The details of memory formation are still largely unknown. It has, however, been established that the two kinds of memory – long term and short term – use different mechanisms. When short-term memory is formed, certain proteins in the nerve cells (neurons) of the brain are transiently modified.
To find out how these molecules might function in long-term memory, Sebastian Krüttner, a doctoral student with Krystyna Keleman at the IMP, devoted the past five years to this question. He identified two very similar CPEB proteins in flies, Orb2A and Orb2B, as the key molecules. While both isoforms are required for the formation of long-term memory, they function by distinct mechanisms in this process.
After conducting a large number of genetic, biochemical and behavioral experiments, the IMP scientists now propose the following model for long-term memory formation: a learning experience – as in the courtship conditioning procedure – leads to the activation of Orb2A in certain synapses only. In these synapses, Orb2A recruits Orb2B into complexes, which in turn alter protein synthesis locally only in these activated synapses, thereby forming stable memories.This model, which is described in the current issue of the journal Neuron, is somewhat unconventional. The fact that two very similar molecules have such different functions was unexpected. Even more surprising is the role of Orb2A, which does not require its protein binding domain – a region previously thought to be essential for CPEB proteins.
Dr. Heidemarie Hurtl | idw
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24.04.2018 | Tokyo Institute of Technology
At the Hannover Messe 2018, the Bundesanstalt für Materialforschung und-prüfung (BAM) will show how, in the future, astronauts could produce their own tools or spare parts in zero gravity using 3D printing. This will reduce, weight and transport costs for space missions. Visitors can experience the innovative additive manufacturing process live at the fair.
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Physicists at the Laboratory for Attosecond Physics, which is jointly run by Ludwig-Maximilians-Universität and the Max Planck Institute of Quantum Optics, have developed a high-power laser system that generates ultrashort pulses of light covering a large share of the mid-infrared spectrum. The researchers envisage a wide range of applications for the technology – in the early diagnosis of cancer, for instance.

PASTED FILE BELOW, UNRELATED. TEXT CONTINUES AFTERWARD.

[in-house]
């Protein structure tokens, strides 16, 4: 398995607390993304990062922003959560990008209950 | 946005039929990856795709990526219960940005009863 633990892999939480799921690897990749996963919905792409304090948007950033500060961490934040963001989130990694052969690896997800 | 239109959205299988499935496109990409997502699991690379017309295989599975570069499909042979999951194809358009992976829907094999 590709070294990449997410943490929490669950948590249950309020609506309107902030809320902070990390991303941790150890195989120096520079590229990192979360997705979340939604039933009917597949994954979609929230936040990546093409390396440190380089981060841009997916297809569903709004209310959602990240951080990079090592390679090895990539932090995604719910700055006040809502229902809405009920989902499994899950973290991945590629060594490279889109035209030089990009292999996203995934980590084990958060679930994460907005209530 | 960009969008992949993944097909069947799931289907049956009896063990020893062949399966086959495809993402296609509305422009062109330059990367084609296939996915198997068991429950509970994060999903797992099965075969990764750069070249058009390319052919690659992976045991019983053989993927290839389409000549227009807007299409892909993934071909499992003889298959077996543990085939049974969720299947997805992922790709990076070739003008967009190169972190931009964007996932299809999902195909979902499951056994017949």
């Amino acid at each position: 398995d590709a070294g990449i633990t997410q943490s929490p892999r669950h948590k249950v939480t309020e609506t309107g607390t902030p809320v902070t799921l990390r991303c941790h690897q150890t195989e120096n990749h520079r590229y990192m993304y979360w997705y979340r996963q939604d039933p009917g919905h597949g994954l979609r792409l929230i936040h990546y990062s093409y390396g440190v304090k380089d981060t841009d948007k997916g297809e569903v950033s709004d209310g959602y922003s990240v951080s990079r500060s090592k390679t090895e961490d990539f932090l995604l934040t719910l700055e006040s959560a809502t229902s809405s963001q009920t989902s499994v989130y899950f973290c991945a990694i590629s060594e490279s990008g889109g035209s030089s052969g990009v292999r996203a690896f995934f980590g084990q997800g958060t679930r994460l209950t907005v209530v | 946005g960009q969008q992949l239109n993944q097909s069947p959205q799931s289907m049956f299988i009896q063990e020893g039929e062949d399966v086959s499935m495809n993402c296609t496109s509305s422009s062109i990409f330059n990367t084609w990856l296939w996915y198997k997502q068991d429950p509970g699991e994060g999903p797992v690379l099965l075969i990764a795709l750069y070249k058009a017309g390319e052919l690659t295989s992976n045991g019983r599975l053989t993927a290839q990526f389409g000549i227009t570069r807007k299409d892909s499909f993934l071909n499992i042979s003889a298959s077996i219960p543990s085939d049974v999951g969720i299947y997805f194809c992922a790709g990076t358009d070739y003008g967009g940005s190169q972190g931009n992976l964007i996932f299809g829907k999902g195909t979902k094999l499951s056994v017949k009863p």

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University of Connecticut researchers have created a biodegradable composite made of silk fibers that can be used to repair broken load-bearing bones without the complications sometimes presented by other materials.
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Scientists at the Helmholtz-Zentrum Dresden-Rossendorf (HZDR) together with colleagues from the Helmholtz-Zentrum Berlin (HZB) and the University of Virginia...
Novel highly efficient and brilliant gamma-ray source: Based on model calculations, physicists of the Max PIanck Institute for Nuclear Physics in Heidelberg propose a novel method for an efficient high-brilliance gamma-ray source. A giant collimated gamma-ray pulse is generated from the interaction of a dense ultra-relativistic electron beam with a thin solid conductor. Energetic gamma-rays are copiously produced as the electron beam splits into filaments while propagating across the conductor. The resulting gamma-ray energy and flux enable novel experiments in nuclear and fundamental physics.
The typical wavelength of light interacting with an object of the microcosm scales with the size of this object. For atoms, this ranges from visible light to...
13.04.2018 | Event News
12.04.2018 | Event News
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25.04.2018 | Physics and Astronomy
25.04.2018 | Physics and Astronomy
25.04.2018 | Information Technology